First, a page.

A 17-year-old girl (“Complainant”) alleged that Appellant, a police officer, sexually assaulted her. She alleged that Appellant offered to give her a driving lesson in his car. During the lesson, he told her to stop the car and overpowered her by forcing her arms over her head. He then forcefully removed her clothes, inserted his fingers into her vagina, and exposed his penis. He forced her legs apart and attempted to rape her. She resisted by kicking and screaming for help and eventually managed to jump out of the car and run for help.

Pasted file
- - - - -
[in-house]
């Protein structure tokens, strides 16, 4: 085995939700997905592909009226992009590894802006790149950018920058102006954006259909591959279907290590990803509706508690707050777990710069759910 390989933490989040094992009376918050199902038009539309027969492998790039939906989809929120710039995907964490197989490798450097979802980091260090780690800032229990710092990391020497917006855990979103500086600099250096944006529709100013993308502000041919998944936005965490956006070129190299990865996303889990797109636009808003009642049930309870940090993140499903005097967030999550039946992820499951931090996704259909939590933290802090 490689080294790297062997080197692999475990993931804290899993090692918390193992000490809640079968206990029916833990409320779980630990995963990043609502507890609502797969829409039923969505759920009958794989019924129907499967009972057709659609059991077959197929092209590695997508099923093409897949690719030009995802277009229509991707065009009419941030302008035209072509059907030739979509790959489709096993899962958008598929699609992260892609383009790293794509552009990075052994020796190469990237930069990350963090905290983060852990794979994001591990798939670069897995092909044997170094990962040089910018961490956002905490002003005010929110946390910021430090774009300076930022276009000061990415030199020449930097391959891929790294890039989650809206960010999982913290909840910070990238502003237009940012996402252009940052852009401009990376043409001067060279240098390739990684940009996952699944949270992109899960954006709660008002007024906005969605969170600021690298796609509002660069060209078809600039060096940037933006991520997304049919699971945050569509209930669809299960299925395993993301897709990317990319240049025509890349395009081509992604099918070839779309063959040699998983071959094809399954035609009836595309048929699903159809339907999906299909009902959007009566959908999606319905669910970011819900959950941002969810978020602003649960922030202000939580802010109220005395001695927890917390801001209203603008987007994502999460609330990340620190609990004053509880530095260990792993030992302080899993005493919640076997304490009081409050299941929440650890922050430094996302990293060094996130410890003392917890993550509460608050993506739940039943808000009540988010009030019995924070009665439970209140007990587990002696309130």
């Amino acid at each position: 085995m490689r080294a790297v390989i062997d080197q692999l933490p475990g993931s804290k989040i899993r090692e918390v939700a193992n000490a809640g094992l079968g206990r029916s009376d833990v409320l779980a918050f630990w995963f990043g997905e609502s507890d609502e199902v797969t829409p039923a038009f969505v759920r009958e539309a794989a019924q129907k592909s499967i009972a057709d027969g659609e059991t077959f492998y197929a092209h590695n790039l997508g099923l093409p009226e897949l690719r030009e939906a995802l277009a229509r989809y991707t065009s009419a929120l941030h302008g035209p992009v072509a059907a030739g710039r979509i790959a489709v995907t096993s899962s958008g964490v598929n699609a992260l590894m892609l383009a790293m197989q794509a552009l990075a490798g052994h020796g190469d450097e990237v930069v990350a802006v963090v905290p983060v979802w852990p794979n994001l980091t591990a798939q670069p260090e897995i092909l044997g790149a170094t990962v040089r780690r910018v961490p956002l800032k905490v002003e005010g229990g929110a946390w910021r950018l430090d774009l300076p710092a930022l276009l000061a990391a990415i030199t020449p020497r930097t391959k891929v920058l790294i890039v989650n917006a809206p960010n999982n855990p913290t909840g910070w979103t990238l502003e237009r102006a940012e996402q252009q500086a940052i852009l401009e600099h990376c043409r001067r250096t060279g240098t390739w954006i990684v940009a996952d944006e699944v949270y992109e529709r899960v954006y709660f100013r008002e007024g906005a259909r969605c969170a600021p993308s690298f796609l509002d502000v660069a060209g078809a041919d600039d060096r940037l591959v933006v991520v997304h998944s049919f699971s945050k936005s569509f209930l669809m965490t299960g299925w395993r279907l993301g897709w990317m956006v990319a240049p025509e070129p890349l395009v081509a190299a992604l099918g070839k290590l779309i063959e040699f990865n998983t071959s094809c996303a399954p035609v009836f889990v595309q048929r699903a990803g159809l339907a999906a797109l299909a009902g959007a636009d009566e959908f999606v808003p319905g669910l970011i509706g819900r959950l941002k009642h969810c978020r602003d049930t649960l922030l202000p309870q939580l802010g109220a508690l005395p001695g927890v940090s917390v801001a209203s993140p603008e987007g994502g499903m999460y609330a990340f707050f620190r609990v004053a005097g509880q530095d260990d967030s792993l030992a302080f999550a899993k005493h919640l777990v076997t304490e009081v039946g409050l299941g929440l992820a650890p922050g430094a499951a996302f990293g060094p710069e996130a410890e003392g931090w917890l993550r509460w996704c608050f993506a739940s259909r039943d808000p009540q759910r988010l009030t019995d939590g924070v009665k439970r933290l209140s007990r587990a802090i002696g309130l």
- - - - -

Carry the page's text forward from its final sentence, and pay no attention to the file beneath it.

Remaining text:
Appellant denied the allegation. He claimed that they had discussed the possibility of an intimate affair, and that she did not resist his sexual advances. He denied exposing his penis. The evidence revealed that the Complainant was in shock, and had found the medical examination painful. There were abrasions on her vagina and buttocks, which indicated unlubricated sexual intercourse.  A Regional Trial Court convicted Appellant, and sentenced him to 18 months of imprisonment. Appellant unsuccessfully appealed to a Provincial Court, before appealing to the Supreme Court of Appeal. Appellant claimed that the Trial Court failed to adhere to the cautionary rule of evidence, which requires judges to give less weight to the testimony of a complainant in sexual assault cases.